Nandom, Ghana, April 2017
Promoting Violence-Free Elections in the Upper West Region of Ghana
Purdue Peace Project graduate research assistant Jasmine Linabary and graduate student volunteer Meghana Rawat recently returned from a trip to Ghana, during which they visited a local youth peace committee working in Nandom, Ghana.
For local peacebuilders in the Nandom district of Ghana, the 2016 national elections meant the potential for violence in their communities.
The Nandom Youth for Peace and Development (NYPAD), a local youth peace committee in the district convened by the PPP, indicated Nandom was considered a “flashpoint” for Ghana’s 2016 elections, given existing land disputes and inter-ethnic conflict in the area, as well as lack of knowledge about the election process (e.g., registration, voting),high rates of illiteracy and poverty. They were concerned that youth in particular could be incited and mobilized for violence by politicians and others seeking to influence election outcomes.
In response, NYPAD actively sought over the past year to prevent violence before, during and after Ghana’s elections. With support and encouragement from the PPP, NYPAD engaged in a variety of activities as part of their Violence-Free Election Campaign, including community outreach, school visits, radio programs, a town hall meeting, a peace walk, and an inter-community football tournament, among others.
The election was held in December 2016 without incident. As one NYPAD member shared:
“I think one significant impact I felt NYPAD made on this year’s election that our message of a violence-free election went down well to the youth especially, because that was our target group. Why am I saying that? Because the first time in Nandom here, campaigns were held without our normal rough riding of motorbikes, accidents, insults and clash of factions here and there.”
In April 2016, during the PPP’s visit to Nandom, we observed NYPAD engage in post-election community outreach, talk with four communities in the Nandom district about the election and the impact of their campaign. In two days, we covered the communities of Dondometang, Dabagteng, Naimwin and Naapaal. These outreach meetings were each attended by between 25 to more than 70 people, including chiefs and queen mothers, elders, men, women and youth from each community.
At each outreach meeting, NYPAD members shared messages of peace and facilitated a conversation about the election. The community members participated with enthusiasm in NYPAD’s evaluation of the election process and shared the impacts of a peaceful election for their communities. NYPAD had developed its own evaluation questionnaire to understand how the community members perceived the 2016 elections. The community members narrated heartwarming examples of how NYPAD’s cumulative effort to spread messages of peace had made an impact on the election process, which some described as the “most peaceful election in Nandom ever.”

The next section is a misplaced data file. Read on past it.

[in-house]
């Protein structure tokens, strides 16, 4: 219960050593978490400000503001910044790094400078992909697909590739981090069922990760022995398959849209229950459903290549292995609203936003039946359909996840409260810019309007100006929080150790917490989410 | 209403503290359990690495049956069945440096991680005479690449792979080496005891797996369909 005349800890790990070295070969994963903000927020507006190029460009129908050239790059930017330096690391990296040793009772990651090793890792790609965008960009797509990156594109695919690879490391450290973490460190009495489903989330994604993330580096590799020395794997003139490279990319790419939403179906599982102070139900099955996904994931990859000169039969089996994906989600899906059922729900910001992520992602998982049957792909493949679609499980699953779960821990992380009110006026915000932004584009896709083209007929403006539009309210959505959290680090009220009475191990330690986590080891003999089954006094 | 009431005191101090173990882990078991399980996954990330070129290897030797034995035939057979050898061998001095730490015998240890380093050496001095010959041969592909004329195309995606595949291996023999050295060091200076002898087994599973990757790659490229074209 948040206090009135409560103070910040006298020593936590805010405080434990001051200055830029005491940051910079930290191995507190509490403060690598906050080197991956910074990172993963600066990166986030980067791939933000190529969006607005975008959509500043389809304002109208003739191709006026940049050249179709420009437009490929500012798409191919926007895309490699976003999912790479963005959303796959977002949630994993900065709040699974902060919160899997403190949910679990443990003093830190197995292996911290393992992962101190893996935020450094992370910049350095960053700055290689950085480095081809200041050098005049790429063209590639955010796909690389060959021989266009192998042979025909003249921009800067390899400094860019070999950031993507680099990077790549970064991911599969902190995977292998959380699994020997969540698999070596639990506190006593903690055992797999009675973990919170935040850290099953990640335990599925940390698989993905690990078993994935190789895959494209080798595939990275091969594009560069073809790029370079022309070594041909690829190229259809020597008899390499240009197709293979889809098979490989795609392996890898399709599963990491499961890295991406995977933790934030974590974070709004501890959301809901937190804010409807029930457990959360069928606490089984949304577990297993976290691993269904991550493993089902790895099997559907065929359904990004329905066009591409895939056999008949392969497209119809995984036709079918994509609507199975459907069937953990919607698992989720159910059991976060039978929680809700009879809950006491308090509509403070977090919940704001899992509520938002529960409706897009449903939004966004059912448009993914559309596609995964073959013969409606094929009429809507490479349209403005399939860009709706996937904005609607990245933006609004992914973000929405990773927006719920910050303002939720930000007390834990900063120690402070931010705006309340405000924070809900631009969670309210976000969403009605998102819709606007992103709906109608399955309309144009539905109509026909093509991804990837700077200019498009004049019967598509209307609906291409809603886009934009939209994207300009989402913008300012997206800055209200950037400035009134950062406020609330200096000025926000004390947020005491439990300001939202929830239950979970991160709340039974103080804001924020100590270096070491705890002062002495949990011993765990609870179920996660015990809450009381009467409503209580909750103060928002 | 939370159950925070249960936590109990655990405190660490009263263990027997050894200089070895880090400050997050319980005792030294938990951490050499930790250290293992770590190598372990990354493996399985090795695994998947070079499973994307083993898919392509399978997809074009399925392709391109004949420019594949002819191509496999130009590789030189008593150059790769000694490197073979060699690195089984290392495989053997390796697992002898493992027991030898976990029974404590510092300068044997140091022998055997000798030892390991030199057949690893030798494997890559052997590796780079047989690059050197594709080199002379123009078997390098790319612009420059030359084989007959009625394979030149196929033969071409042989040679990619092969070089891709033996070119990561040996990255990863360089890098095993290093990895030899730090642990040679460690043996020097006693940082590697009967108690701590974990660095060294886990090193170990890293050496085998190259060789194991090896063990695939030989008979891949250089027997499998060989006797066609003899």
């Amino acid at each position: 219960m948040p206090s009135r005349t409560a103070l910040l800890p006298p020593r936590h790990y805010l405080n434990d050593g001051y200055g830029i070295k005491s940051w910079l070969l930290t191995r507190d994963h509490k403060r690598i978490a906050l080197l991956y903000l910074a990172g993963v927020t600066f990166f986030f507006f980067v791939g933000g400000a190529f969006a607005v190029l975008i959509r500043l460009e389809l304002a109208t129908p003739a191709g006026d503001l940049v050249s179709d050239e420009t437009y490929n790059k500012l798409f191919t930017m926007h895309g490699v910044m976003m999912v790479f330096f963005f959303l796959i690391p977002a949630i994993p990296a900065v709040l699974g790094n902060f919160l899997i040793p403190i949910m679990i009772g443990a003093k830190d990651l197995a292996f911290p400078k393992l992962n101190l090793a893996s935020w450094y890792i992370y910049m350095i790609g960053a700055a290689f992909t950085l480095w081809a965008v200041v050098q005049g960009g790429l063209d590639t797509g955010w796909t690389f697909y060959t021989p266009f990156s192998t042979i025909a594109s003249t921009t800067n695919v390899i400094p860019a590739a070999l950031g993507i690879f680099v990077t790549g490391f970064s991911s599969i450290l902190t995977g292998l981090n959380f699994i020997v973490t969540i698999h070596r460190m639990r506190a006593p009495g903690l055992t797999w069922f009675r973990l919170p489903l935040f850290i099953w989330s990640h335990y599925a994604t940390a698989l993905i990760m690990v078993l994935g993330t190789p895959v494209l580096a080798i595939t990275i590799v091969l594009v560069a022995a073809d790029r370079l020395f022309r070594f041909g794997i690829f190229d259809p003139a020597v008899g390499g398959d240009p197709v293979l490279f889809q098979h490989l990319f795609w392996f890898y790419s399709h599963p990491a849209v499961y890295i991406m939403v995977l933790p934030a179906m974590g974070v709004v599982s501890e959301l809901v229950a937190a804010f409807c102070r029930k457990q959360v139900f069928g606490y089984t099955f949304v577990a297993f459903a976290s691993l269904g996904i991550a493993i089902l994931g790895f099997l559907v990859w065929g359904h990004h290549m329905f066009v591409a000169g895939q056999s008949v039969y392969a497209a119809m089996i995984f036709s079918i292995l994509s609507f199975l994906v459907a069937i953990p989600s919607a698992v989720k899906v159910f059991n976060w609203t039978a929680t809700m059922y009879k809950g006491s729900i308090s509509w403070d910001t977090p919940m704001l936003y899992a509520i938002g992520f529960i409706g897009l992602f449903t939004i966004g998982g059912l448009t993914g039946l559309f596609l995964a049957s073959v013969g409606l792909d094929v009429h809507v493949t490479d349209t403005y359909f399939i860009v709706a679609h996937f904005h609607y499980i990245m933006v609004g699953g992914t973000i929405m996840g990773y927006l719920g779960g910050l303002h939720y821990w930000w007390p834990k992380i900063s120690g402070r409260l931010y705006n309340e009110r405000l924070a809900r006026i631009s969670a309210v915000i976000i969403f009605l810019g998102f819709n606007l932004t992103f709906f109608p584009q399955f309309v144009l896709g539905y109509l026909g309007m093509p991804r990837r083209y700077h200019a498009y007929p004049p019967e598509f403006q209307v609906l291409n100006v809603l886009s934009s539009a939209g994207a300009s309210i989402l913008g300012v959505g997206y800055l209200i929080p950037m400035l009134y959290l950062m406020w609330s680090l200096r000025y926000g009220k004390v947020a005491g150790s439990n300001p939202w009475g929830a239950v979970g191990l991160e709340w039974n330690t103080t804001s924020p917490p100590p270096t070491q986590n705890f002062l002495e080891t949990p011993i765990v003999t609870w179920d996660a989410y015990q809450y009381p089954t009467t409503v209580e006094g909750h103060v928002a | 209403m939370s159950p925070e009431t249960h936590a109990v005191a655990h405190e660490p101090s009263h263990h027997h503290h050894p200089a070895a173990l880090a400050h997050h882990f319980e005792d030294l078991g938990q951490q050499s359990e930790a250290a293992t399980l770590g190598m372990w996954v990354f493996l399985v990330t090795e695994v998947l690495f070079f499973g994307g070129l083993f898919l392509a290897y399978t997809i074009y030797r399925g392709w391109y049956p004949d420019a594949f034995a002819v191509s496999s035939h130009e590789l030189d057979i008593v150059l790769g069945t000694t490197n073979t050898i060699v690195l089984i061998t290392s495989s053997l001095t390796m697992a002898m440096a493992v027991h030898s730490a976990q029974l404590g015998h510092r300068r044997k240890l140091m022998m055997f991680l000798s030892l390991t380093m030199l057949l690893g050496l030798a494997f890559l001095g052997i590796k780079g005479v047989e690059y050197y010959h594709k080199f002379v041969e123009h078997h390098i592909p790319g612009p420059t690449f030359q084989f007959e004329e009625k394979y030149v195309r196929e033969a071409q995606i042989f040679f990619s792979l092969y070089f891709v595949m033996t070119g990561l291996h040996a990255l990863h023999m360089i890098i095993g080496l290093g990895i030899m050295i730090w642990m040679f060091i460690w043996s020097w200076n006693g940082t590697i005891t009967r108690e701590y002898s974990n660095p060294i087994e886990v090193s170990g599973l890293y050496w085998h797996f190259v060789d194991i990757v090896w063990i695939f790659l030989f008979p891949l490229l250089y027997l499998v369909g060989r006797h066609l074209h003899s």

In focus groups with the PPP following the community outreach, community members told us that listening to messages of peace on the radio, in churches, and in community meetings led by NYPAD had made them more tolerant as a community and more respectful of each other’s political views. As one woman shared, “Before the 2016 elections, we are from different parties and would see a group of people which party those people belong to and you are afraid to go and sit with them as you might feel that they will attack them. You were fearful to even talk to each other. But this time that disappeared.”
Community members attributed this change to NYPAD. They shared that before NYPAD engaged in community outreach efforts, they used to be fearful but that afterward they “became relaxed and did not fear one another.”
Community members also spoke about how the inter-community football tournament has helped unite the youth so that they are less likely to be incited to violence. In Dondometang, there was a specific example of how knowledge about the election process had helped a local man intervene to help his children avoid voter fraud. There were also unintended outcomes reported such as a reduction in marital conflicts since peace messages had been initiated by NYPAD.
In all the outreach meetings, NYPAD encouraged the local youth and elders to come together and document the history of their respective communities. This is part of ongoing efforts by NYPAD to understand the underlying causes of conflict in Nandom and to prevent violence in the area.
Following their successful Violence-Free Election Campaign, NYPAD remains committed to continuing to build peace in the district.
-Author Jasmine Linabary is a graduate research asssistant and author Meghana Rawat is a volunteer with the PPP.